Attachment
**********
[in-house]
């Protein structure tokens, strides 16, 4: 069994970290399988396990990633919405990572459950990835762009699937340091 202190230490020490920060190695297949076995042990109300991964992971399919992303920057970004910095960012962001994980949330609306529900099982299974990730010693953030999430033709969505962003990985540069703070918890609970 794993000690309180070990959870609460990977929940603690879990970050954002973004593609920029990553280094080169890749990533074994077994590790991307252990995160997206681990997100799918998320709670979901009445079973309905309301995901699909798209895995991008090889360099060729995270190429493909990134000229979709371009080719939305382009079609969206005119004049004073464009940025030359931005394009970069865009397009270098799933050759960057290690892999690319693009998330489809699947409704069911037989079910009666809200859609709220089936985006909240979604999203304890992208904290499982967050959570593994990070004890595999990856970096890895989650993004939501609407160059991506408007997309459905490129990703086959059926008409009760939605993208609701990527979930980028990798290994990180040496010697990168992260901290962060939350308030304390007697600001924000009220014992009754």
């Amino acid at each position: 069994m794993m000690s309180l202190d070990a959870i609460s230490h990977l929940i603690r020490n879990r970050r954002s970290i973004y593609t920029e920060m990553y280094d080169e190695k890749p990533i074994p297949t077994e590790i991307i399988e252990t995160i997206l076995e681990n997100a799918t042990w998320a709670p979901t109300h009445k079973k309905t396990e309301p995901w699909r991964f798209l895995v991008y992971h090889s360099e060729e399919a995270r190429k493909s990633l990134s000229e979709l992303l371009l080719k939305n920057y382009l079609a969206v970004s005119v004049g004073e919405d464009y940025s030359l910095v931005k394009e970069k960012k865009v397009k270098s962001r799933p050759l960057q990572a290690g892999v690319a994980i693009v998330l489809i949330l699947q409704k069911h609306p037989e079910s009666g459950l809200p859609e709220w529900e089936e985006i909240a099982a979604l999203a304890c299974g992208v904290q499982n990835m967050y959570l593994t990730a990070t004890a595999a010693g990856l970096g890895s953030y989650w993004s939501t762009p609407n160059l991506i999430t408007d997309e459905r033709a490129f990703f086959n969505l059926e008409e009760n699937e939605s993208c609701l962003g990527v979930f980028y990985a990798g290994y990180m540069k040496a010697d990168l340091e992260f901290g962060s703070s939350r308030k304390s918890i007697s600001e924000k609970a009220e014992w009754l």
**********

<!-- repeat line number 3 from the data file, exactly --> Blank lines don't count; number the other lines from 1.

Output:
């Amino acid at each position: 069994m794993m000690s309180l202190d070990a959870i609460s230490h990977l929940i603690r020490n879990r970050r954002s970290i973004y593609t920029e920060m990553y280094d080169e190695k890749p990533i074994p297949t077994e590790i991307i399988e252990t995160i997206l076995e681990n997100a799918t042990w998320a709670p979901t109300h009445k079973k309905t396990e309301p995901w699909r991964f798209l895995v991008y992971h090889s360099e060729e399919a995270r190429k493909s990633l990134s000229e979709l992303l371009l080719k939305n920057y382009l079609a969206v970004s005119v004049g004073e919405d464009y940025s030359l910095v931005k394009e970069k960012k865009v397009k270098s962001r799933p050759l960057q990572a290690g892999v690319a994980i693009v998330l489809i949330l699947q409704k069911h609306p037989e079910s009666g459950l809200p859609e709220w529900e089936e985006i909240a099982a979604l999203a304890c299974g992208v904290q499982n990835m967050y959570l593994t990730a990070t004890a595999a010693g990856l970096g890895s953030y989650w993004s939501t762009p609407n160059l991506i999430t408007d997309e459905r033709a490129f990703f086959n969505l059926e008409e009760n699937e939605s993208c609701l962003g990527v979930f980028y990985a990798g290994y990180m540069k040496a010697d990168l340091e992260f901290g962060s703070s939350r308030k304390s918890i007697s600001e924000k609970a009220e014992w009754l």